It was as I did, that one's kind of in college was I quit. I didn't want anything enough. I wanted a lot of different things, but nothing really strongly enough, I thought, I'm going to pursue a college degree, I should really should be really strong, really strong kind of wish. And really feel right. So I left for two years. And it took me two years to kind of sort through that, and something kind of floated to the top. And meditation can help. There's a very, for example, meditation, anything that helps the mind become quiet, or still so they're not been running around in circles with this confusion, can sometimes help give clarity to those kinds of questions. Sometimes talking with friends and just kind of bouncing off friends for a while and having them if you have a friend who can who's able to ask really good questions of you, and just kind of probably probe and think about it in fresh ways sometimes can help and sometimes asking the question of the deeper motivation You know, sometimes It might be interesting to start with a question, what is the deepest intention you have for your life? What's the deepest thing that you want for your life? When you when you get to your deathbed, and you look back over your lifetime, what do you you know, what would you like to remember that your life was about? Was it about, you know, going to Safeway and you know, buying a lot of good things, you know, or you know, all these things that we could always smoke you know, getting oil change in your car and you know, it's always things we can kind of get busy with normal life and consumed with but that's we don't you know, that's not what our life should be about. What is your deepest motivation, deepest intention, and sometimes that kind of reflection sometimes with a friend who can help you kind of keep focused on it can sometimes illuminate then from there you can come out of that to and then that case, this is what I want to do is
teach you the pain.
The, the rents are mortgages, and I have to use Because I can live live. And I love children and they're all great. But I, I want to do I want to take vacations.
But that keeps calling me like.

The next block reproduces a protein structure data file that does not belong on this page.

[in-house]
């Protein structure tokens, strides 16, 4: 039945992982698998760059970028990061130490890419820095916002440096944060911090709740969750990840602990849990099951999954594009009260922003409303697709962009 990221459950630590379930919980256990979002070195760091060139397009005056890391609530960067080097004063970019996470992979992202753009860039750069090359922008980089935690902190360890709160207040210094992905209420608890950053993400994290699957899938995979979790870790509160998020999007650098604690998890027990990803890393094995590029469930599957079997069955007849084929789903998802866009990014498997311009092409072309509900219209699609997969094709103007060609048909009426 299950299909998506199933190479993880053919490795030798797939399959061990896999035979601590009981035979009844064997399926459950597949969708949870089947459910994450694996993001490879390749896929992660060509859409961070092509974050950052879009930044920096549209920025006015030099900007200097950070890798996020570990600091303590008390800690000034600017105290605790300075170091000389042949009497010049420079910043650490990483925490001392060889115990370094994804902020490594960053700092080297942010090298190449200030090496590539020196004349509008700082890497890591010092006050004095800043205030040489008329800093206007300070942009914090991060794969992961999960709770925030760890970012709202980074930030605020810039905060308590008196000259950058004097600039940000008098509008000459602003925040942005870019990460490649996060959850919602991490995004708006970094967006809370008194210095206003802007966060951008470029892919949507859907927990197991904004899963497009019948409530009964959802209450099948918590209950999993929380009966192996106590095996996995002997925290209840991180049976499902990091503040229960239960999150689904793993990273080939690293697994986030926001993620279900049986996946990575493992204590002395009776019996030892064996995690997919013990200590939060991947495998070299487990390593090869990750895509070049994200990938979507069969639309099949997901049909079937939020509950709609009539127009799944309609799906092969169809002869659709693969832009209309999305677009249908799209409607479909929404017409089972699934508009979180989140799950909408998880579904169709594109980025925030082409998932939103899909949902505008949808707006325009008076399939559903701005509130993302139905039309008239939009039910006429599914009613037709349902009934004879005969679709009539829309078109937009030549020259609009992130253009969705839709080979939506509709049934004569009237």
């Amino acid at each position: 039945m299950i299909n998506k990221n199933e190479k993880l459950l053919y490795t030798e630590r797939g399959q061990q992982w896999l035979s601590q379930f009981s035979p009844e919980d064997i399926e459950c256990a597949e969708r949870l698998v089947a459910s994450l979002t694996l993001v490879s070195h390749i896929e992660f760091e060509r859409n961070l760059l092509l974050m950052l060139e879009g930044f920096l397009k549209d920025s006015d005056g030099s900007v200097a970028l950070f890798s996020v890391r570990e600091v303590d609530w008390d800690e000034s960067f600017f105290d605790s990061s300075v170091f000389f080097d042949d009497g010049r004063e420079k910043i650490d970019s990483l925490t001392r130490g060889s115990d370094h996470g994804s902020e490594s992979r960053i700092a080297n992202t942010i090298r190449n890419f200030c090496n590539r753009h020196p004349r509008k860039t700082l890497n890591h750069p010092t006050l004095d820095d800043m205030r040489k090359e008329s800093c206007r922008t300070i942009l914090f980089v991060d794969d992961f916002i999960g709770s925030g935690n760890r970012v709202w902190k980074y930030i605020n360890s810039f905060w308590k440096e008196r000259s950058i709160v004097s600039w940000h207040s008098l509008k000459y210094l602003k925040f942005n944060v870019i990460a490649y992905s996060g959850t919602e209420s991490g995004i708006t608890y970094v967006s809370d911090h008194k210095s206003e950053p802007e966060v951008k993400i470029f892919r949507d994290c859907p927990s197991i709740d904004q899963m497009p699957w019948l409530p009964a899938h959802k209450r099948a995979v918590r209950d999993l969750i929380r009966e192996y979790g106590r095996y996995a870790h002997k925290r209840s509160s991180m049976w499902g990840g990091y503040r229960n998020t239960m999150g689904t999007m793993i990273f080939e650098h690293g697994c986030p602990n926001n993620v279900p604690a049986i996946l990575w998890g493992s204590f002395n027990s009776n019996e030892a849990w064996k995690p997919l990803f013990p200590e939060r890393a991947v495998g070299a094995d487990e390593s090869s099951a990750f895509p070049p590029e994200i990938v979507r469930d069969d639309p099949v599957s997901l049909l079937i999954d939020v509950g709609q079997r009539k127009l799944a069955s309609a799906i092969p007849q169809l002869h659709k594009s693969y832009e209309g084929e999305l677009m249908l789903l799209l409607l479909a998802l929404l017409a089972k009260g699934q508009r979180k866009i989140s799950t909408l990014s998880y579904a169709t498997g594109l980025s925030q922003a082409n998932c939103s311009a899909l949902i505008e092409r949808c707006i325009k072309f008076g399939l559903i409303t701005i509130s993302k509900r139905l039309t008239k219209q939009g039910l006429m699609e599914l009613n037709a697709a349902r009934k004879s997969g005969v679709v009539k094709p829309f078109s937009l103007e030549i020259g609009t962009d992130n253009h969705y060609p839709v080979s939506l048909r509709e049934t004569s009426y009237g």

Yeah, all right, I understand this, this is part of this, this is part of this huge suffering and understand that this could be
possible. But again, you know, if you imagine yourself on your deathbed, and you think about over what your life was about, is it oh, you know, I had those really good things. You know, when I was younger, I thought I deserve those things. I was really good. You know, I had, you know, you know, I don't know maybe they're, I don't know what kind of things you want, but, but some of the things that I want. I don't want to be thinking about them on my deathbed. You know, it's a important, but, but but you know, it might be that, you know, when you get to your deathbed, you might want to think, you know, I was a really good teacher. And I really made a big difference in children's lives and I'm so happy for that. And I, otherwise I struggled, you know, and sometimes, you know, had to sacrifice a lot because of it. But we had deep satisfaction in my soul, where I knew that I was following what I really loved. And I really made differences in people's lives. Sometimes that kind of trying to put the coke issue in a different context, sometimes can kind of change how you understand it. But you know, there's a lot of issues involved in your question and you're raising children and you'd like them to be raised in a certain lifestyle that, you know, there's not deprived and so then the balance between you know, following your passion and your interest and, and your passion interest in providing healthy life for your children is a very painful to have those two stuck between those two different things and I You know, I can't, you know, my my tendency is to want to encourage people to follow their deepest motivations and interest at the cost you know and trusting that somehow things will work out. But you know, it's what you're talking about is painful.